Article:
Friday, October 26, 2012

Science Term of the Week: Null Hypothesis

Science is often (incorrectly) defined as a group of facts. This isn't the case at all. Instead, science is a system used to analyze the universe. You've probably heard of the scientific method, and I can guarantee if you read this blog any longer you'll hear much more about it. In this week's Science Term of the Week I wanted to focus on the term hypothesis. Specifically, the Null Hypothesis, which is written "H0". 


The first step when you are approaching a problem scientifically is to define the Null Hypothesis - the default position. One way of thinking about the Null Hypothesis is assuming that nothing is significant or that nothing has happened. Two examples of the Null Hypothesis are:

  • A new drug is proposed for treatment of a disease. The Null Hypothesis is that the drug has no effect.
  • Reports have come in that a UFO has been spotted by Roswell, New Mexico. The Null Hypothesis is that the unidentified object is nothing significant (it is not an alien ship).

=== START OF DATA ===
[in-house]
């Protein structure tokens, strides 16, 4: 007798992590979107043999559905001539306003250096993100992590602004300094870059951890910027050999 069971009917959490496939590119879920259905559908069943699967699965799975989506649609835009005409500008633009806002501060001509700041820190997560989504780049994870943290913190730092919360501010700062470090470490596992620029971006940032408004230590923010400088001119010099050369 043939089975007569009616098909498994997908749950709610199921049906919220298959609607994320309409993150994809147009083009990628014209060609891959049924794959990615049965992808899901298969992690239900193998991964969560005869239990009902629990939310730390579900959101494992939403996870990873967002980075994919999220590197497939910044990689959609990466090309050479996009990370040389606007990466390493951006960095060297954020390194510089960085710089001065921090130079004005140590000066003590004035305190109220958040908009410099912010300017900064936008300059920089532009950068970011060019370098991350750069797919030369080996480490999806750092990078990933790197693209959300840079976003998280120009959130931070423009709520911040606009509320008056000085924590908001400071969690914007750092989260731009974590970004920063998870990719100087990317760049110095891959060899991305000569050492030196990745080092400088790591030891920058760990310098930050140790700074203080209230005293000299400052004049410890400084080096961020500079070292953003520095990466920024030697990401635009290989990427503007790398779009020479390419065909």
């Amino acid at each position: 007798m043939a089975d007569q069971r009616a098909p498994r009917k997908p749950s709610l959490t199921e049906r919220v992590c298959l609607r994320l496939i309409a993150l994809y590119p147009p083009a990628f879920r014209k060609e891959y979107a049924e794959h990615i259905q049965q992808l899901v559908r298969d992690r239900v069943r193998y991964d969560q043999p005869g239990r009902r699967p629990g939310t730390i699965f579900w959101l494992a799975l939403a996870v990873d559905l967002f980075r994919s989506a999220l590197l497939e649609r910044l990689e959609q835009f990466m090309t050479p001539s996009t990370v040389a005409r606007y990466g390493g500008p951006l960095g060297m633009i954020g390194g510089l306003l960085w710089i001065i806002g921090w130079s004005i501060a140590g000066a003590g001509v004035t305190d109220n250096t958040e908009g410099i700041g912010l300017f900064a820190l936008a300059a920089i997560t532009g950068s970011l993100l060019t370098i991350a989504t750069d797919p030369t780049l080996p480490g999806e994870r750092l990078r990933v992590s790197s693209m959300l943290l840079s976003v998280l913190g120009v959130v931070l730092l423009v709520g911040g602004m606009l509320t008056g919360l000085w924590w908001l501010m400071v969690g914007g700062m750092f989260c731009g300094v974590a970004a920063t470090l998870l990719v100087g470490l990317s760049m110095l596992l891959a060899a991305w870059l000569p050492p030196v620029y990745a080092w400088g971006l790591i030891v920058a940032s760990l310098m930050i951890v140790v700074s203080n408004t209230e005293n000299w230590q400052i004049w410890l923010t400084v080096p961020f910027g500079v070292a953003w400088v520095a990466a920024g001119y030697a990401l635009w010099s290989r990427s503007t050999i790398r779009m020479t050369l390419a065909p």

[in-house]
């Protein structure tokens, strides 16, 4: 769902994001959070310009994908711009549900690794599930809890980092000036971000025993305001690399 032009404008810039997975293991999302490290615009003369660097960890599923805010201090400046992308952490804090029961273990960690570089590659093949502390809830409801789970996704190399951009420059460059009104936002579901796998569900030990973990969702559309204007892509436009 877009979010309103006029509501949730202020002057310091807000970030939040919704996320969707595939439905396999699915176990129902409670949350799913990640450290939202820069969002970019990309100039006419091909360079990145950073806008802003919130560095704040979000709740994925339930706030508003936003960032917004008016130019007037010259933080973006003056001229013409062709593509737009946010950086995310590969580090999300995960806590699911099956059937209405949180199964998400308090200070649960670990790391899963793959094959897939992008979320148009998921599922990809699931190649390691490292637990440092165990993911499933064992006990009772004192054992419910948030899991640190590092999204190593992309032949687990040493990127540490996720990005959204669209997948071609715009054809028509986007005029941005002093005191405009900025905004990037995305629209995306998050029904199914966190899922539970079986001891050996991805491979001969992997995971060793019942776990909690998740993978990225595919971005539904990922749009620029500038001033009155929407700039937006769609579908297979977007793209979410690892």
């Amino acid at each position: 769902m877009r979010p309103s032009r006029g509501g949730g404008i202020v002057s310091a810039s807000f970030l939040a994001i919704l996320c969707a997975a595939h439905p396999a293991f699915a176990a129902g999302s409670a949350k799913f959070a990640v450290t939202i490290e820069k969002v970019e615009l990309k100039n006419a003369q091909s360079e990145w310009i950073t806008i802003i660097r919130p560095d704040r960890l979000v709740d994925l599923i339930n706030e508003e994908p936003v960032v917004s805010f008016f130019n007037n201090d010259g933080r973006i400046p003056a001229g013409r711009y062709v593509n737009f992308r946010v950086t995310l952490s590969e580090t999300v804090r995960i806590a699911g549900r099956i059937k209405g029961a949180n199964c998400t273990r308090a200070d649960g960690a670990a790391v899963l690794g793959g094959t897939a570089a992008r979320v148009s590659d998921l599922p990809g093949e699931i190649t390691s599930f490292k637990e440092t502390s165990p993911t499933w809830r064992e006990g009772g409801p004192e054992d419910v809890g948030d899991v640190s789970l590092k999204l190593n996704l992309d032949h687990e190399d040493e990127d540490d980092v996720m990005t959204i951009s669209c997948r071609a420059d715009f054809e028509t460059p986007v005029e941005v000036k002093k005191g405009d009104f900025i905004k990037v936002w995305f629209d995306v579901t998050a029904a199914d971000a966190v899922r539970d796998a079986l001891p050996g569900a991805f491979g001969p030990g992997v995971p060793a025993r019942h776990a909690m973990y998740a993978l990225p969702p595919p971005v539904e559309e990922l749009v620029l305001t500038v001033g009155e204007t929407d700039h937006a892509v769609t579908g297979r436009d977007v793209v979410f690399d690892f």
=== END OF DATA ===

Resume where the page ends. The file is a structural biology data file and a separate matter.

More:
The Null Hypothesis is an important concept in science, and it can never be proven. It can be rejected (the drug has an effect) or fail to be rejected (the drug has no effect). The important difference between proving the Null Hypothesis and failing to reject the Null Hypothesis is that any one test (or any group of tests, no matter how large) is not enough to prove a negative.

The Null Hypothesis is the reason I can say things like homeopathy has no effect, essential oils have no medicinal value, and Roswell aliens don't exist. Without the Null Hypothesis a test that gives negative results gives no information and could be considered "failed". With the Null Hypothesis, even negative results are meaningful.

So next time you have a question - define a Null Hypothesis and put it to the test!


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